Nutrition plays a vital role in the treatment of DGAT1 Deficiency. It is suspected that fat malabsorption is the cause of excessive diarrhea due to a buildup of DGAT1 lipid substrates in the intestinal mucosa. Children can have malnutrition, hyperlipidemia, and protein-losing enteropathy. Therefore, a modified diet, close nutritional assessment and follow up are paramount when treating this disorder.
Diglyceride acyltransferase (DGAT), a protein that acts as an enzyme in the human body, plays a critical role in the body’s ability to absorb and utilize dietary fat. DGAT1, one of two forms of this enzyme, is produced in the cells that line the surface of the intestine. Here, DGAT1 potentiates a chemical reaction that repackages fatty acids from dietary fat into chemical structures (triglycerides, chylomicrons) that can be absorbed from the intestine and made available for energy and other physiologic functions.
Mutations in the genes that encode the DGAT1 enzyme have recently been associated with congenital diarrheal disorders. Infants with gene mutations that alter DGAT1 production may develop vomiting, watery diarrhea, and failure to thrive (FTT) in the first few days of life. These infants often require IV nutrition, as effective treatment requires extreme limitation of dietary fat intake. Fortunately, symptoms of fat intolerance in children with DGAT1 mutations seem to decrease during first few years of life.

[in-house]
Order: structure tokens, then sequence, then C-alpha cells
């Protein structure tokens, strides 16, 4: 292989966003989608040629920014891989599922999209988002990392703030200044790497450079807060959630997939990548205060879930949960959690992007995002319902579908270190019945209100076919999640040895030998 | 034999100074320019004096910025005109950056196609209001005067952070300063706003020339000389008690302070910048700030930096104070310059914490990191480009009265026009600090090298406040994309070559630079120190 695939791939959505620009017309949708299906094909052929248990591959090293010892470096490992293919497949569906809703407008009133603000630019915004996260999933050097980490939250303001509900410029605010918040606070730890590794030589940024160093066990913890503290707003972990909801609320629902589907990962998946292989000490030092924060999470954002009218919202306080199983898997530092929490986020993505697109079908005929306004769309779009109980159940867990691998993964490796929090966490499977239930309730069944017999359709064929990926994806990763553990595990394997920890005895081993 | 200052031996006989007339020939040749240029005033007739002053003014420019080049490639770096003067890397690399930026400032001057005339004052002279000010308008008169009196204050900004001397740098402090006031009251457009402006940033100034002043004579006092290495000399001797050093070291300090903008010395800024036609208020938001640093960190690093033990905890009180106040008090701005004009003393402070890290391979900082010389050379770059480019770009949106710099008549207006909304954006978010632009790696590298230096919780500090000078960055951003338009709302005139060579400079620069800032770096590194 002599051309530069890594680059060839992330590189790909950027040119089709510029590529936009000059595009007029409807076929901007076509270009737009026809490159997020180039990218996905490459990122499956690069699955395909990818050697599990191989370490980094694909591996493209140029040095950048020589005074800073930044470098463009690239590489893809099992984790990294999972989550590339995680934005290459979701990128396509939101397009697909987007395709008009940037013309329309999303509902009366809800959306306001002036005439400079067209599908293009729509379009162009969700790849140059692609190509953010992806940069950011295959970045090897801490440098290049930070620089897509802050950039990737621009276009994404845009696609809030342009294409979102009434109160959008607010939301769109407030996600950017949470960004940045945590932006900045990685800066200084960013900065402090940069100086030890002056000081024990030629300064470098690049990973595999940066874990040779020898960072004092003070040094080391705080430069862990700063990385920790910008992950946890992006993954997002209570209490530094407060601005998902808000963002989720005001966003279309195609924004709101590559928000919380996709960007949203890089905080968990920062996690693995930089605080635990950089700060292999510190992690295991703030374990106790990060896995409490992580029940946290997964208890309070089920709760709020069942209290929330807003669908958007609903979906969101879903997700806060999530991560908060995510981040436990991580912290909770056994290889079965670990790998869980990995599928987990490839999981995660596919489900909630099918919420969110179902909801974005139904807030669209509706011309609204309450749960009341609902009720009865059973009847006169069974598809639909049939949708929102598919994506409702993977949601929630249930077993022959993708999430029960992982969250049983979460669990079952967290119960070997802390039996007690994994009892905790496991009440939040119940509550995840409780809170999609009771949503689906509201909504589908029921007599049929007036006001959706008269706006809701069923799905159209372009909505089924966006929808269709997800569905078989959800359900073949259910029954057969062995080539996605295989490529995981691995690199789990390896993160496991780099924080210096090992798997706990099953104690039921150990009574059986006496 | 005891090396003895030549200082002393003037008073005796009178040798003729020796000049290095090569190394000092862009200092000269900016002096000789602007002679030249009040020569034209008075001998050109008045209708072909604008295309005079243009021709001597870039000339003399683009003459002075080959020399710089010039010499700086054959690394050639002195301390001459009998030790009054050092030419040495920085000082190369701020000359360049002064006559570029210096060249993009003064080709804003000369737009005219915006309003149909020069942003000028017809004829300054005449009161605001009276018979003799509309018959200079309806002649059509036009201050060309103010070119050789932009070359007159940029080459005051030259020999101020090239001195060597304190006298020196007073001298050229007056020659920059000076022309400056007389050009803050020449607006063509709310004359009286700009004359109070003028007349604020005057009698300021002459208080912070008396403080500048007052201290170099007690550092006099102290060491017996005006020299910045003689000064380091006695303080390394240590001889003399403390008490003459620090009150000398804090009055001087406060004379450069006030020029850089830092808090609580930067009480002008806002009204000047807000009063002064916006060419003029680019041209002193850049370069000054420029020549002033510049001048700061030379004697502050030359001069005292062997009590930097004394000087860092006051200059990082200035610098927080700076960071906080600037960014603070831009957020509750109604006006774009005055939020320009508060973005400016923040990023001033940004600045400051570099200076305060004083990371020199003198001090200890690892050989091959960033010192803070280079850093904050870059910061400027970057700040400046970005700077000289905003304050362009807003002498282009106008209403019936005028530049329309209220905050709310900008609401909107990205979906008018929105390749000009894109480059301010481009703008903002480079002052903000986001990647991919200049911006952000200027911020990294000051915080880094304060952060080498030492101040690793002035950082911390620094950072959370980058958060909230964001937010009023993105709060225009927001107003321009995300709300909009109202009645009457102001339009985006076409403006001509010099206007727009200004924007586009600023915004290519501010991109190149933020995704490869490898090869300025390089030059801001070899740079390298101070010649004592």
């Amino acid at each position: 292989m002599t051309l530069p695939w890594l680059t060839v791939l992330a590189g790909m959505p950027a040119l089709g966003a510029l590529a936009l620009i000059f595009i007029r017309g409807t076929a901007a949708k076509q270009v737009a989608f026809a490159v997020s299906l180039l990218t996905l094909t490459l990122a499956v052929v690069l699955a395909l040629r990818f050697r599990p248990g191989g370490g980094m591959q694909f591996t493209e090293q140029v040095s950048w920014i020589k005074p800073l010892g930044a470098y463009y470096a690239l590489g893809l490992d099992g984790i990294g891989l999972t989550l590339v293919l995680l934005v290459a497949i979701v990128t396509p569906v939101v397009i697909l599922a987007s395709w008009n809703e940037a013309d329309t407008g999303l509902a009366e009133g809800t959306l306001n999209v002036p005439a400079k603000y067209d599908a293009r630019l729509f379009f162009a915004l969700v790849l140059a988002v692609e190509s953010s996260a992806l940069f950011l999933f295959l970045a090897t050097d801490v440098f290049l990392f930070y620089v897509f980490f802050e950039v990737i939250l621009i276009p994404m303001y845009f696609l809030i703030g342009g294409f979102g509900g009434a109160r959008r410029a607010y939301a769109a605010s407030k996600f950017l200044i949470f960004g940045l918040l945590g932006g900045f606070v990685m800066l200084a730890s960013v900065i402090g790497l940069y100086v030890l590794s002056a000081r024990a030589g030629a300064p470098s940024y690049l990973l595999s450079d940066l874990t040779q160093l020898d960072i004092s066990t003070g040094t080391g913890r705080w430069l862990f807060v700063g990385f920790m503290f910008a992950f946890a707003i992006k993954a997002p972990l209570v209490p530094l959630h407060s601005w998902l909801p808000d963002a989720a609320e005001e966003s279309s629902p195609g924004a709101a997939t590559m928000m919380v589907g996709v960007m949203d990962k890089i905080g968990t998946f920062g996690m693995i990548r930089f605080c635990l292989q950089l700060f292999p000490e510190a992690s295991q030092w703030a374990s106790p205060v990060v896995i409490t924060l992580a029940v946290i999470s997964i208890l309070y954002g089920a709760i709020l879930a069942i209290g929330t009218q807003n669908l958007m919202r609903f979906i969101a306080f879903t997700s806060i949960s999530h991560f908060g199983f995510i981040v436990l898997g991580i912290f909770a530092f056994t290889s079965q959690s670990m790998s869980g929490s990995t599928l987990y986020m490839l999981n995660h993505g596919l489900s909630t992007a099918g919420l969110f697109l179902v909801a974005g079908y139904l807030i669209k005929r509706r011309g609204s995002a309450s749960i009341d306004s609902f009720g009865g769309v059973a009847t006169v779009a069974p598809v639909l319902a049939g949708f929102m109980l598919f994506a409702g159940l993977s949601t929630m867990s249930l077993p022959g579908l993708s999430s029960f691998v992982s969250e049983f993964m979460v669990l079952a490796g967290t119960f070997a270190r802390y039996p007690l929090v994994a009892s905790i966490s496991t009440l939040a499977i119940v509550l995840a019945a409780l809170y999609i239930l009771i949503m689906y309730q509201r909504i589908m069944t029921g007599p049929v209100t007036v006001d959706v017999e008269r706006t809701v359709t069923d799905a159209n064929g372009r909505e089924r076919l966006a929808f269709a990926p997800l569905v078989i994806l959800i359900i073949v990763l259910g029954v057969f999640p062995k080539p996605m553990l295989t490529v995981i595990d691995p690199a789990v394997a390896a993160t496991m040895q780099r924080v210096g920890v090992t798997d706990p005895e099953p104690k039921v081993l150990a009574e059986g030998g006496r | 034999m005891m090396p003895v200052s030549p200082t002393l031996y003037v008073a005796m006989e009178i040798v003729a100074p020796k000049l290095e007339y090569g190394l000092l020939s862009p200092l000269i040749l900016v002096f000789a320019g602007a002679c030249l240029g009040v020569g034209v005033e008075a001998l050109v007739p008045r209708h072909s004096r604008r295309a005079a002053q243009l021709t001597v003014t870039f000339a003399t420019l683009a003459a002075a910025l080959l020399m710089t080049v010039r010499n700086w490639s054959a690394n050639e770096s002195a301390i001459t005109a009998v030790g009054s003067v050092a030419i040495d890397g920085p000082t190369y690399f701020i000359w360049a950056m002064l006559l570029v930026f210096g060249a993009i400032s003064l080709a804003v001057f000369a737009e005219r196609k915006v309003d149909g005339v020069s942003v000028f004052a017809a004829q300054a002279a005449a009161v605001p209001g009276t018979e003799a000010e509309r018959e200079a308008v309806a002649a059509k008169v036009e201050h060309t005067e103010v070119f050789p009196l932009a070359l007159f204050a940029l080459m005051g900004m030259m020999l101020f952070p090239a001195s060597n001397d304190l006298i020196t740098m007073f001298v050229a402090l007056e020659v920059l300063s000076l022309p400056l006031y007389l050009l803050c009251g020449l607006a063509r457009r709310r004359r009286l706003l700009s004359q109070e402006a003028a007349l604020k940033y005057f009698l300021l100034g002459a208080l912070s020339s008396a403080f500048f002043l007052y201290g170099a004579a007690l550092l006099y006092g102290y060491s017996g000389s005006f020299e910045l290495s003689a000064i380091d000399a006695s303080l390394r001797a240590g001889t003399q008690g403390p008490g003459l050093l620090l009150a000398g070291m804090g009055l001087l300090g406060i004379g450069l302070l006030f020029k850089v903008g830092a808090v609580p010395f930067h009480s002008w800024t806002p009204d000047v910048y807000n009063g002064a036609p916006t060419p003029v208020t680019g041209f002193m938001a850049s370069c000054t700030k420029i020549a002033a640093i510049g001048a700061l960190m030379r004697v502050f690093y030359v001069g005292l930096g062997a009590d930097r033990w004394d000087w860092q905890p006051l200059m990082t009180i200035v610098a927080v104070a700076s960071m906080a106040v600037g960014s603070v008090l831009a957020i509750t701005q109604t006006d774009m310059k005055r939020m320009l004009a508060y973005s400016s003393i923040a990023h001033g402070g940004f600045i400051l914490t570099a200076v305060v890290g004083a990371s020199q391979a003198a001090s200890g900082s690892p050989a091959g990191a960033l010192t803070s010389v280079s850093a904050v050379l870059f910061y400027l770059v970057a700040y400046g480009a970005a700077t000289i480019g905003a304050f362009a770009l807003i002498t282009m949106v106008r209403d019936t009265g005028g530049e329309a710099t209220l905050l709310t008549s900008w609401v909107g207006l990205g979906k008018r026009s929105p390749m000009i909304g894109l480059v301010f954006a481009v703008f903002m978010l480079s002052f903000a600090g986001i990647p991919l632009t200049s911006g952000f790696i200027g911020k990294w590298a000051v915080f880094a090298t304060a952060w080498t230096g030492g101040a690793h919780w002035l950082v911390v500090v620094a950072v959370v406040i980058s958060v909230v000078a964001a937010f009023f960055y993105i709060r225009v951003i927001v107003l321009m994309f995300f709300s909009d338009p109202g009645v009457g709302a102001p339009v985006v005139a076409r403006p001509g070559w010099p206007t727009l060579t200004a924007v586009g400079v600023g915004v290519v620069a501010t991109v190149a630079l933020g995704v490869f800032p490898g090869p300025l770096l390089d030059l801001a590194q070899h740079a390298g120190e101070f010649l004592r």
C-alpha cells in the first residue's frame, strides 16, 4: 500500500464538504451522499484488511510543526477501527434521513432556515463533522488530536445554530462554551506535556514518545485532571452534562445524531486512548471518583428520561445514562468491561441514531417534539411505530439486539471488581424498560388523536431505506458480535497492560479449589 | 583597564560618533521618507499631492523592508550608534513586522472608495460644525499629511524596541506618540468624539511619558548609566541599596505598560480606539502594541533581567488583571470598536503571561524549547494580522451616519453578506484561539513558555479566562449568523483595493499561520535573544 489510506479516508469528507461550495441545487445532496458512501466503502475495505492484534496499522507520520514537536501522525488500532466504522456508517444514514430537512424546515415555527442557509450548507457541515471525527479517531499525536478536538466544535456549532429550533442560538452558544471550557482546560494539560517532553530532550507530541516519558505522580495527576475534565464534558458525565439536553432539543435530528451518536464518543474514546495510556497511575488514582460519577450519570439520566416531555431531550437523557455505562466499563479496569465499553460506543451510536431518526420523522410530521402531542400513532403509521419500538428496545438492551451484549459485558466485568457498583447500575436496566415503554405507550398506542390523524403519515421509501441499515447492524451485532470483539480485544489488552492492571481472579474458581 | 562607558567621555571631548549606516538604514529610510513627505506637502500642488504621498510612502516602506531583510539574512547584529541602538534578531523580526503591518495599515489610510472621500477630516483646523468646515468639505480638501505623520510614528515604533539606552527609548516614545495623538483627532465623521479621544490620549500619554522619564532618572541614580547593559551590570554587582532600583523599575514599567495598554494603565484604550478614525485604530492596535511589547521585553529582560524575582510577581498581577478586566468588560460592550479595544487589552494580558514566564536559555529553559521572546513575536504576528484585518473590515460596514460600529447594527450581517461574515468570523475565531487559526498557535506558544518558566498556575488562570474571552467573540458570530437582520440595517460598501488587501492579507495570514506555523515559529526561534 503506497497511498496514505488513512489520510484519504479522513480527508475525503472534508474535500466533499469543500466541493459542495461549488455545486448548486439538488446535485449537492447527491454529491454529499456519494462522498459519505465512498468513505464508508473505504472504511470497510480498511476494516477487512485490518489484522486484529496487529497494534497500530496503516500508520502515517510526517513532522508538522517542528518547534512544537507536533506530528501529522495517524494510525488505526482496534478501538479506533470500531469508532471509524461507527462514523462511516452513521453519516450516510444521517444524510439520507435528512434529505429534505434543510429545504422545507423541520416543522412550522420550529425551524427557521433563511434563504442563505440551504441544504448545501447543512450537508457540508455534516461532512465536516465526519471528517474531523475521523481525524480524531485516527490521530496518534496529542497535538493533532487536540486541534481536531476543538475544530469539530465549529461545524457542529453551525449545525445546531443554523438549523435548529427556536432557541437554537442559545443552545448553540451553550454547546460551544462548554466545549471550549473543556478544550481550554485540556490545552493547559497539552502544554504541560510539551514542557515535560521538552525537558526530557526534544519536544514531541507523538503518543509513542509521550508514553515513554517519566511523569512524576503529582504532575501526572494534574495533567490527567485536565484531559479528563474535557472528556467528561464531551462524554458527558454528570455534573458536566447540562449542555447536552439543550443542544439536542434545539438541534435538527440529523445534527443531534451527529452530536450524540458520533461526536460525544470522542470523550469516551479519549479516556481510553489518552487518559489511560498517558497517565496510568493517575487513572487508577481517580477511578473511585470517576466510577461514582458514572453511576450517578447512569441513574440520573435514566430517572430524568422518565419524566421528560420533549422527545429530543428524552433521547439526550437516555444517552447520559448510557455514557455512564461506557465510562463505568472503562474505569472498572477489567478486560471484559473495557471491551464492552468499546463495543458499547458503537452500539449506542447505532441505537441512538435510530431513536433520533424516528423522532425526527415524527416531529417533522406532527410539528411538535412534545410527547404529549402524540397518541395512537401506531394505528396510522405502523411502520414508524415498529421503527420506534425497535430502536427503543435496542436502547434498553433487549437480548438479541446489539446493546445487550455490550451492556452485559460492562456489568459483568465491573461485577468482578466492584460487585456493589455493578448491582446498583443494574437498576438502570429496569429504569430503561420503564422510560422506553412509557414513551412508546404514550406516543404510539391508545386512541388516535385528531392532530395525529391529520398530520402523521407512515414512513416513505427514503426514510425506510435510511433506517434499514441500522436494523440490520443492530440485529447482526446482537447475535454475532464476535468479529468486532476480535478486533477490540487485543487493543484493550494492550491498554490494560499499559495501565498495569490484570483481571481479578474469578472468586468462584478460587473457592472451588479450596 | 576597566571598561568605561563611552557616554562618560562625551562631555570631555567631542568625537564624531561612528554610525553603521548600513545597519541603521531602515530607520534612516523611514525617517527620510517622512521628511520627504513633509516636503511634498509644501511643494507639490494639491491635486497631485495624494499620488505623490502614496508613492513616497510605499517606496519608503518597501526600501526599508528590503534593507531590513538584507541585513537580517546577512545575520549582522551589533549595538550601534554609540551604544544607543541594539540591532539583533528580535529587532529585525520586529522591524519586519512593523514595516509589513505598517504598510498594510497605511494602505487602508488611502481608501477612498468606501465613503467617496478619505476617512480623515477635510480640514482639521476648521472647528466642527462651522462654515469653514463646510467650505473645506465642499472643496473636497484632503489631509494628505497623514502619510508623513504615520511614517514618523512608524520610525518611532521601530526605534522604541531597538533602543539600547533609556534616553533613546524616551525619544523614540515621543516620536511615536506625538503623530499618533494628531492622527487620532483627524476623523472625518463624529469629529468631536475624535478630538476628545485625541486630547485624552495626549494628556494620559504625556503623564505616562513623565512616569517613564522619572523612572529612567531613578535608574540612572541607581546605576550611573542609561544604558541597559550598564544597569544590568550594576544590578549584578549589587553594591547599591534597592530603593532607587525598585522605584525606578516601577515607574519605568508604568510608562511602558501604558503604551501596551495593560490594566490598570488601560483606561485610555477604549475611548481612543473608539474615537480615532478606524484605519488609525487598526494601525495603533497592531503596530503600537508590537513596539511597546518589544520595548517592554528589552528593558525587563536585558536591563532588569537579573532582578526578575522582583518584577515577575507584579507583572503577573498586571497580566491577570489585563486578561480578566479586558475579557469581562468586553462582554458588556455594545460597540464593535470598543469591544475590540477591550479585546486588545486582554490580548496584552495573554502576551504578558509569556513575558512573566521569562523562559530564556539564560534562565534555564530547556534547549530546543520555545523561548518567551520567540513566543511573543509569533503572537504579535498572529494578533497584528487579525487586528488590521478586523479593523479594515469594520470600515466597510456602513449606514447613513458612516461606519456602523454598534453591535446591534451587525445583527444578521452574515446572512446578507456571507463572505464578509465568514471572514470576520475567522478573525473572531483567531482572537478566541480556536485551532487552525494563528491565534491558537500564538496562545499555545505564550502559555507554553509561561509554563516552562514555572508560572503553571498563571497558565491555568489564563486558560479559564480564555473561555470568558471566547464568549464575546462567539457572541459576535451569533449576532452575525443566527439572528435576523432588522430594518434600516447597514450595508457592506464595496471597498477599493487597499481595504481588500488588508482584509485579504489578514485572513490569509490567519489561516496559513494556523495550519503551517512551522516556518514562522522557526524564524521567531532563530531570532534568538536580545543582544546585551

Consultation with a dietitian is necessary for management of children with mutations in DGAT1. A very low fat diet is required, and a dietitian will need to provide education regarding how to prevent nutritional deficiencies. The dietitian will assess your child’s diet to assure that he or she is receiving adequate calories for growth, vitamins, minerals and specific types of fats called essential fatty acids.
This website has been developed to provide general information to parents and caregivers of infants and children with DGAT1 mutations. It is not intended to replace care and guidance by a multidisciplinary medical team. Due to the important role of dietary fat in growth and development of infants and young children, careful planning and ongoing monitoring of treatment regimens by both medical and nutrition professionals is essential in the care of individuals with these mutations.